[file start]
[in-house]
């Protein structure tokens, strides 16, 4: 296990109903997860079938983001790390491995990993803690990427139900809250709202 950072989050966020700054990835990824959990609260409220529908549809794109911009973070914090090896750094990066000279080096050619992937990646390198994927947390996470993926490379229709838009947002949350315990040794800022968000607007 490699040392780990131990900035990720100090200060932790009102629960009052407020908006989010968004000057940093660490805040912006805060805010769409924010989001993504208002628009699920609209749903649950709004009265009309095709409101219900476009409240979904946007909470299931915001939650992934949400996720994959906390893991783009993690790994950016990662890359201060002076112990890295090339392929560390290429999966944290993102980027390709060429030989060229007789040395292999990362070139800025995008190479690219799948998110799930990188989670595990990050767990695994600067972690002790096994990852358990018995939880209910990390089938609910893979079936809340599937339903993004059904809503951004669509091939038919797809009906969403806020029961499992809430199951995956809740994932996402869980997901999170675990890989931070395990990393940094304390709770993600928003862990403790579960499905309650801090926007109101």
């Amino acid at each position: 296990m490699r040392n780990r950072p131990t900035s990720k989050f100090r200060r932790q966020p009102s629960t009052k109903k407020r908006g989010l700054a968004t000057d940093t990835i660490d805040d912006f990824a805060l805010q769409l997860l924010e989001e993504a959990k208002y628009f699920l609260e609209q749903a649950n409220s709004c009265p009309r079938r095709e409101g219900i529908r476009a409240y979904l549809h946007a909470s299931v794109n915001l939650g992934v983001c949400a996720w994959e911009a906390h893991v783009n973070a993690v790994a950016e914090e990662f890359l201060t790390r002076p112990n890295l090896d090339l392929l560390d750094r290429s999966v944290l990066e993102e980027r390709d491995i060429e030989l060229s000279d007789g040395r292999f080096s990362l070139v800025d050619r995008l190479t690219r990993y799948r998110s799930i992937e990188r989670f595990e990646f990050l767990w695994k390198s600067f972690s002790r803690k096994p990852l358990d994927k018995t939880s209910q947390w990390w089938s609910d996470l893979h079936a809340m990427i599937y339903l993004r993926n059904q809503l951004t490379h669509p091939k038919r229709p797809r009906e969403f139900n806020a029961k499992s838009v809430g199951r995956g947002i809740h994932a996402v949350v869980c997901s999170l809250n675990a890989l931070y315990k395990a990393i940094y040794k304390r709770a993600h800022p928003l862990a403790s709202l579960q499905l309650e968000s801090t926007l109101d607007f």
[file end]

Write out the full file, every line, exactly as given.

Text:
[in-house]
């Protein structure tokens, strides 16, 4: 296990109903997860079938983001790390491995990993803690990427139900809250709202 950072989050966020700054990835990824959990609260409220529908549809794109911009973070914090090896750094990066000279080096050619992937990646390198994927947390996470993926490379229709838009947002949350315990040794800022968000607007 490699040392780990131990900035990720100090200060932790009102629960009052407020908006989010968004000057940093660490805040912006805060805010769409924010989001993504208002628009699920609209749903649950709004009265009309095709409101219900476009409240979904946007909470299931915001939650992934949400996720994959906390893991783009993690790994950016990662890359201060002076112990890295090339392929560390290429999966944290993102980027390709060429030989060229007789040395292999990362070139800025995008190479690219799948998110799930990188989670595990990050767990695994600067972690002790096994990852358990018995939880209910990390089938609910893979079936809340599937339903993004059904809503951004669509091939038919797809009906969403806020029961499992809430199951995956809740994932996402869980997901999170675990890989931070395990990393940094304390709770993600928003862990403790579960499905309650801090926007109101």
């Amino acid at each position: 296990m490699r040392n780990r950072p131990t900035s990720k989050f100090r200060r932790q966020p009102s629960t009052k109903k407020r908006g989010l700054a968004t000057d940093t990835i660490d805040d912006f990824a805060l805010q769409l997860l924010e989001e993504a959990k208002y628009f699920l609260e609209q749903a649950n409220s709004c009265p009309r079938r095709e409101g219900i529908r476009a409240y979904l549809h946007a909470s299931v794109n915001l939650g992934v983001c949400a996720w994959e911009a906390h893991v783009n973070a993690v790994a950016e914090e990662f890359l201060t790390r002076p112990n890295l090896d090339l392929l560390d750094r290429s999966v944290l990066e993102e980027r390709d491995i060429e030989l060229s000279d007789g040395r292999f080096s990362l070139v800025d050619r995008l190479t690219r990993y799948r998110s799930i992937e990188r989670f595990e990646f990050l767990w695994k390198s600067f972690s002790r803690k096994p990852l358990d994927k018995t939880s209910q947390w990390w089938s609910d996470l893979h079936a809340m990427i599937y339903l993004r993926n059904q809503l951004t490379h669509p091939k038919r229709p797809r009906e969403f139900n806020a029961k499992s838009v809430g199951r995956g947002i809740h994932a996402v949350v869980c997901s999170l809250n675990a890989l931070y315990k395990a990393i940094y040794k304390r709770a993600h800022p928003l862990a403790s709202l579960q499905l309650e968000s801090t926007l109101d607007f």